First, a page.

LKV: CBRE has a dedicated Office Agency team, comprising six full-time professionals, who specialize in the Budapest office market acting for developers, landlords, and occupiers as well as brokering transactions. The office team falls within CBREs Advisory and Transaction department which also includes Retail and Industrial Agency. Given the activity in the wider market, CBRE’s Investment team are very active on the buy or sell side with office Investments, primarily in Budapest. CBRE’s valuation team enjoys a lot of work in the office sector and we also have a Property Management team who manage nearly 98,000 sqm of office schemes and a Project Management team who are deeply involved with several high-profile office fit-outs. All in all, the office sector remains one of the most important for any multiple service line real estate consultancy such as ourselves.

Mini Bio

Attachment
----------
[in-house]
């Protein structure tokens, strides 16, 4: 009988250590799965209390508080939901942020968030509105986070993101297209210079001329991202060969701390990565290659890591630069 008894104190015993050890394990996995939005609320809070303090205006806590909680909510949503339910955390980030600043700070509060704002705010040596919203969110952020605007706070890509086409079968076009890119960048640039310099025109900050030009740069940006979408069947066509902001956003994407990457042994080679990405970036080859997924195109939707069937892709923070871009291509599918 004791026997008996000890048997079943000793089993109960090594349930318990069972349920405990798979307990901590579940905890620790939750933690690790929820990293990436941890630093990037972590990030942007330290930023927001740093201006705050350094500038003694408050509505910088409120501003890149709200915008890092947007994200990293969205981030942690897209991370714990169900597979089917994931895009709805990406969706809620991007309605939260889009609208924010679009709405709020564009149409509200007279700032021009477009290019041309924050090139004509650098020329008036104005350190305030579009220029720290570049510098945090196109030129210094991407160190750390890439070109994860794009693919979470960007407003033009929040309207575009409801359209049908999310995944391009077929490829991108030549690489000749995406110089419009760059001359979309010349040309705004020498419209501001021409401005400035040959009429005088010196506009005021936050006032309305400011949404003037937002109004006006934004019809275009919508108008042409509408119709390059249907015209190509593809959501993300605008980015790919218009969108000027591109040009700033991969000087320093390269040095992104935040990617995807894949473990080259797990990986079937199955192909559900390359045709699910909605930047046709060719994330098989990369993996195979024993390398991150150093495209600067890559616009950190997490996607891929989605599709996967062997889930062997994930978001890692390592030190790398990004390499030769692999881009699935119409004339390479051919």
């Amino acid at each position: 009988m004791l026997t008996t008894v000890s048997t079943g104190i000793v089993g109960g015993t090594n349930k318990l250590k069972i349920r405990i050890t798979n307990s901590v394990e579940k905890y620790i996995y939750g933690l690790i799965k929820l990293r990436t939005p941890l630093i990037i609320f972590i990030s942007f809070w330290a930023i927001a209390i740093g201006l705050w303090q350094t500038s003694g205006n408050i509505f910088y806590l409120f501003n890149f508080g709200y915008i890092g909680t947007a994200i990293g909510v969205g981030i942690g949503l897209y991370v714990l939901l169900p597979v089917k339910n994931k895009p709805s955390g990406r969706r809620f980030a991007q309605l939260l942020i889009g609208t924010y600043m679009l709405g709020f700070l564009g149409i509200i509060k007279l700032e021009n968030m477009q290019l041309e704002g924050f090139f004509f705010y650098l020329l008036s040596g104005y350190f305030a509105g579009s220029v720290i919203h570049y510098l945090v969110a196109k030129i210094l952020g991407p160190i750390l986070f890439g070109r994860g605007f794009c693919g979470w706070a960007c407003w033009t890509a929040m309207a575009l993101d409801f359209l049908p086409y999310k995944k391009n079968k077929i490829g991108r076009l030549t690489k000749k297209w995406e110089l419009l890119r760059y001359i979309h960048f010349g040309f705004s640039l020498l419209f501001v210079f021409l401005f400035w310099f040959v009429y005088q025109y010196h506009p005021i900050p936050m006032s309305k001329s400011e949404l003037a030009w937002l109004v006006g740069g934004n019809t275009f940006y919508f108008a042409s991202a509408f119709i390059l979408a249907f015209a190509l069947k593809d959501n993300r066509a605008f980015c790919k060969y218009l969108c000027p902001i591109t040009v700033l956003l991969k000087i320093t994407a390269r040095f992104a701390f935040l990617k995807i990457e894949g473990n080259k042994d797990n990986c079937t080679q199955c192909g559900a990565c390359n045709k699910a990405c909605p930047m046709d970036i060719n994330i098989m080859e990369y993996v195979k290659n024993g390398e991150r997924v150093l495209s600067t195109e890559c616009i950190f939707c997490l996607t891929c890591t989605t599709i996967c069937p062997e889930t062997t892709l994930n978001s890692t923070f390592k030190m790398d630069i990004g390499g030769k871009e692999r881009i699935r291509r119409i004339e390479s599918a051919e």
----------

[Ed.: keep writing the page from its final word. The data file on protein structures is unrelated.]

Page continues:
Lóránt Kibédi Varga, who has a 30-year track record in international real estate and banking, has held positions in Brazil, the Netherlands, Hungary and Belgium. Previous senior level positions include CEO of both TriGranit Development Corporation, a CEE-based real estate investment, development and management firm, and CBS Property, a major Hungarian landowner. Since 2014, he has been leading CBRE Hungary as its managing director. In addition, Varga is the chairman of the board of the Netherlands-Hungarian Chamber of Commerce and board member of the American International School in Budapest. He considers charity an essential part of his life and has been an avid supporter of Szent Miklós Children’s Home & School for more than 15 years.